Taiwanese achieve their dreams on Australia’s Working Holiday Maker scheme
Three young Taiwanese share their stories at the Taipei International Book Exhibition on 2 February
Best friends Elaine Chen and Vicky Yu spent two years studying, working and travelling in Australia, a sky-diving, fruit-picking, koala-caring adventure chronicled in their video ‘let the world change you, and you can change the world’. And ‘Neo’ (aka Wang Chun-kang) worked in over ten different jobs in Australia, before embarking on an epic solo cycling trek from Adelaide to Brisbane, a 3,000km journey he shared in his book ‘Jump Backpacker’.
Elaine, Vicky and Neo join the growing number of young Taiwanese travelling to Australia under the popular Working Holiday Maker scheme. Australia is the number one destination for Taiwanese heading overseas on Working Holiday Maker schemes; over 22,000 Taiwanese visited Australia under the scheme last year, an increase of 60 per cent.
“The reciprocal scheme is designed to facilitate greater intercultural awareness, and enables young Taiwanese to travel and study around Australia while doing some work to help fund their travels,” explained Australian Representative Kevin Magee. “Australia is an exciting, friendly country that embraces multiculturalism and welcomes foreign travellers. It is no wonder that last year we had a 78 per cent increase in Taiwanese applying to extend their stay by a further year.”
Australia’s Working Holiday Maker scheme is open to Taiwan passport holders between the ages of 18 to 30. Applicants granted a Working Holiday visa can travel to Australia for twelve months, and during their stay they can study for up to four months and work for up to six months with an employer. Australia does not apply quotas on the number of Taiwanese Working Holiday makers. Applicants can apply online at: http://www.hongkong.china.embassy.gov.au/hkng/Visas_and_Migration.html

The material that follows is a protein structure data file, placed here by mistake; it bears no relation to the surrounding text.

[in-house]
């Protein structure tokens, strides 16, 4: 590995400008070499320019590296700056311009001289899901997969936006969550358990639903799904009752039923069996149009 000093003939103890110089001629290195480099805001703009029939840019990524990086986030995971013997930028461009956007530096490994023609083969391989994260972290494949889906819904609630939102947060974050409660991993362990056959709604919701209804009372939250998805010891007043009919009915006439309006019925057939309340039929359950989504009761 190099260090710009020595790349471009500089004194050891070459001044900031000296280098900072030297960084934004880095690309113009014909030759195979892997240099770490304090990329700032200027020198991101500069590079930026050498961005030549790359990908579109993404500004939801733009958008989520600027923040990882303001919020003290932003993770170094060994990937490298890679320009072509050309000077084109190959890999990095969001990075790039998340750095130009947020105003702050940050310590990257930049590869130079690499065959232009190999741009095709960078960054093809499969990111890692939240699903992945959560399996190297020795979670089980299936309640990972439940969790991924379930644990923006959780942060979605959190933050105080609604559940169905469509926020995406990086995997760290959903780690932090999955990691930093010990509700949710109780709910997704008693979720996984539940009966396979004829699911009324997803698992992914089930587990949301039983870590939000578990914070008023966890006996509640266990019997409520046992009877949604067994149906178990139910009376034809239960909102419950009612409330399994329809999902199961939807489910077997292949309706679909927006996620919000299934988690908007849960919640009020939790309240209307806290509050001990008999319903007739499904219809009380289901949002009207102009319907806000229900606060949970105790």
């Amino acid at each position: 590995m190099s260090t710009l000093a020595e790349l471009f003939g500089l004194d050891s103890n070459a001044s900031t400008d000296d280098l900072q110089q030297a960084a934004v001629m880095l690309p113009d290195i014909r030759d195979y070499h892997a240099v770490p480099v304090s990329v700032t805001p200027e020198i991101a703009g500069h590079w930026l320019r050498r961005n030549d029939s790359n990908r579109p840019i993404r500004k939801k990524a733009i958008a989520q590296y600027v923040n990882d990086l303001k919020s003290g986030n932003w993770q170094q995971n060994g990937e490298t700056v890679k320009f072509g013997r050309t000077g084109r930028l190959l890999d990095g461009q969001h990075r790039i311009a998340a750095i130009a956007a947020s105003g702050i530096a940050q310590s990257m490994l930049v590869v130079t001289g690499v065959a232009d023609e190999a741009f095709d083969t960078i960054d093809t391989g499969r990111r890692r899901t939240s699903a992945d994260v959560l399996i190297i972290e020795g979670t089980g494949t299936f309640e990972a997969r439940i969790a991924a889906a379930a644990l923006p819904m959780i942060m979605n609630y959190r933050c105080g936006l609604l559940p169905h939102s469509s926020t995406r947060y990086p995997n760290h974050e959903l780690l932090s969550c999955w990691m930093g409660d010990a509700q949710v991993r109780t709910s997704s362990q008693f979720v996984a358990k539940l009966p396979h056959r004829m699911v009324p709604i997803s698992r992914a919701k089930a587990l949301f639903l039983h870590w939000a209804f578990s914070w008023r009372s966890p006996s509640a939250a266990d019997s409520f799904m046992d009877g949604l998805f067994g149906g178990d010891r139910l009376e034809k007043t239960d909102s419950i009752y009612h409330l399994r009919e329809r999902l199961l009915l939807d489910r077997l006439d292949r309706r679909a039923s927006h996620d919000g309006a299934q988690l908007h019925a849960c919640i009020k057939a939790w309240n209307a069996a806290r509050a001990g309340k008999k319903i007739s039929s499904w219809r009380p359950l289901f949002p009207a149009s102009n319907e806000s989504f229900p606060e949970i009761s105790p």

Taiwanese Working Holiday makers are entitled to receive the same pay and conditions as Australian residents and citizens, mandated under the Fair Work Act 2009. The Fair Work Ombudsman can investigate any work-related pay issues free of charge. Employers and workers seeking assistance can visit www.fairwork.gov.au or contact the Fair Work Infoline on +61 13 13 94. A free interpreter service is available on +61 13 14 50.
Elaine & Vicky, and Neo will speak about their experiences at the Taipei International Book Fair on 2 February. For details see http://www.austrade.gov.au/Local-Sites/Taiwan/News-and-Events/